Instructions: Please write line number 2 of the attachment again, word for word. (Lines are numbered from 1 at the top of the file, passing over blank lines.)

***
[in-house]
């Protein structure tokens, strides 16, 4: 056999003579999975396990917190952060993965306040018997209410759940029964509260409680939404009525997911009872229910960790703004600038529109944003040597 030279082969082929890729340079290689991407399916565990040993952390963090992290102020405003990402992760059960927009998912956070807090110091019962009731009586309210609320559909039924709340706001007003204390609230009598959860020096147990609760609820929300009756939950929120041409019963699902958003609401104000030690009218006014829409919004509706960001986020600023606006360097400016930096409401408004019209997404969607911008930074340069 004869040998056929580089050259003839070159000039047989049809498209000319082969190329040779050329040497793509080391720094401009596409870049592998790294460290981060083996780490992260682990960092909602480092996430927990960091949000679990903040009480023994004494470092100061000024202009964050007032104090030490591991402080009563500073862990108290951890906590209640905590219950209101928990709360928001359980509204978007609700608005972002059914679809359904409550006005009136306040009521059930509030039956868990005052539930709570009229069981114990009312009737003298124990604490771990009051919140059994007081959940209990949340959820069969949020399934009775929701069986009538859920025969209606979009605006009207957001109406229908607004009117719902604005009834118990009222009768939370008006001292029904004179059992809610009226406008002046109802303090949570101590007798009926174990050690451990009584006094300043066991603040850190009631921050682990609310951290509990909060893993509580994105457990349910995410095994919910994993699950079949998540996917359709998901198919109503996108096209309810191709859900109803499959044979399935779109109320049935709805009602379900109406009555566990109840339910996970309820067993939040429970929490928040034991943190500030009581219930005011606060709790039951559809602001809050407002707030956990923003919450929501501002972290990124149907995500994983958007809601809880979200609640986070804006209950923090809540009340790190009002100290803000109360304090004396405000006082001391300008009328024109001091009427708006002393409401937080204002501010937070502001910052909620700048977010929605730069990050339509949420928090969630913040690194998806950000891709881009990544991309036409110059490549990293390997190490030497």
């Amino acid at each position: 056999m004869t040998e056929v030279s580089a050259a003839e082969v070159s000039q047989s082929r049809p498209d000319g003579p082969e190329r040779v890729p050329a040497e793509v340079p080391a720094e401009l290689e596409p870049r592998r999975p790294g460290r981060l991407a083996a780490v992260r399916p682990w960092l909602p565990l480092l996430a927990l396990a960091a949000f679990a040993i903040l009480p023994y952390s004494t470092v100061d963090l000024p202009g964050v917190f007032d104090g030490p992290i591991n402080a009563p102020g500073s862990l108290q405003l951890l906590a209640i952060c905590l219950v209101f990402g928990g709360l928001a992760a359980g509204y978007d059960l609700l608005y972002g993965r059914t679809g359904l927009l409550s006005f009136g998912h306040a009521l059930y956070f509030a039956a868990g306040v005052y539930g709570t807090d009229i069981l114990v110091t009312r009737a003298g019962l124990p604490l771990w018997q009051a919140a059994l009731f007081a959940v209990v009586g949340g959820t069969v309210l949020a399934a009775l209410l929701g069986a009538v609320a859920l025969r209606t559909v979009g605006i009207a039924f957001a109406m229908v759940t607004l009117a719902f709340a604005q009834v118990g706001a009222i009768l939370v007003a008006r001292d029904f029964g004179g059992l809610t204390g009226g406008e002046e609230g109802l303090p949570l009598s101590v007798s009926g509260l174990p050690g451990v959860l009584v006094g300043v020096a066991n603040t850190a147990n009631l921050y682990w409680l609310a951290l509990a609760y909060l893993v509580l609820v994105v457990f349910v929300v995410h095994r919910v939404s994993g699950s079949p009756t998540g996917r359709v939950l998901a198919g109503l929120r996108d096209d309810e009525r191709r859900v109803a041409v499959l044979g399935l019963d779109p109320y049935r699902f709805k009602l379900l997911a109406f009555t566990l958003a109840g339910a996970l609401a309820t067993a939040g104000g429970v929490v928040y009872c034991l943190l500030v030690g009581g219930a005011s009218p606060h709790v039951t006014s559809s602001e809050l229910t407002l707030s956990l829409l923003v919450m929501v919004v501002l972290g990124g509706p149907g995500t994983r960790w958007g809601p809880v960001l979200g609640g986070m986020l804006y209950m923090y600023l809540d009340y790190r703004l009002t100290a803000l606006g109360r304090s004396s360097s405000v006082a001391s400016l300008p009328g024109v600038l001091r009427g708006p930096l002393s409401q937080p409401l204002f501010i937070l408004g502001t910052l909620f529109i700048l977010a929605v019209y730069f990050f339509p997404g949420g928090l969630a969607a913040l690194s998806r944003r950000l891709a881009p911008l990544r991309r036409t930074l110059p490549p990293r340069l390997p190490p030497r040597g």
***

């Protein structure tokens, strides 16, 4: 056999003579999975396990917190952060993965306040018997209410759940029964509260409680939404009525997911009872229910960790703004600038529109944003040597 030279082969082929890729340079290689991407399916565990040993952390963090992290102020405003990402992760059960927009998912956070807090110091019962009731009586309210609320559909039924709340706001007003204390609230009598959860020096147990609760609820929300009756939950929120041409019963699902958003609401104000030690009218006014829409919004509706960001986020600023606006360097400016930096409401408004019209997404969607911008930074340069 004869040998056929580089050259003839070159000039047989049809498209000319082969190329040779050329040497793509080391720094401009596409870049592998790294460290981060083996780490992260682990960092909602480092996430927990960091949000679990903040009480023994004494470092100061000024202009964050007032104090030490591991402080009563500073862990108290951890906590209640905590219950209101928990709360928001359980509204978007609700608005972002059914679809359904409550006005009136306040009521059930509030039956868990005052539930709570009229069981114990009312009737003298124990604490771990009051919140059994007081959940209990949340959820069969949020399934009775929701069986009538859920025969209606979009605006009207957001109406229908607004009117719902604005009834118990009222009768939370008006001292029904004179059992809610009226406008002046109802303090949570101590007798009926174990050690451990009584006094300043066991603040850190009631921050682990609310951290509990909060893993509580994105457990349910995410095994919910994993699950079949998540996917359709998901198919109503996108096209309810191709859900109803499959044979399935779109109320049935709805009602379900109406009555566990109840339910996970309820067993939040429970929490928040034991943190500030009581219930005011606060709790039951559809602001809050407002707030956990923003919450929501501002972290990124149907995500994983958007809601809880979200609640986070804006209950923090809540009340790190009002100290803000109360304090004396405000006082001391300008009328024109001091009427708006002393409401937080204002501010937070502001910052909620700048977010929605730069990050339509949420928090969630913040690194998806950000891709881009990544991309036409110059490549990293390997190490030497």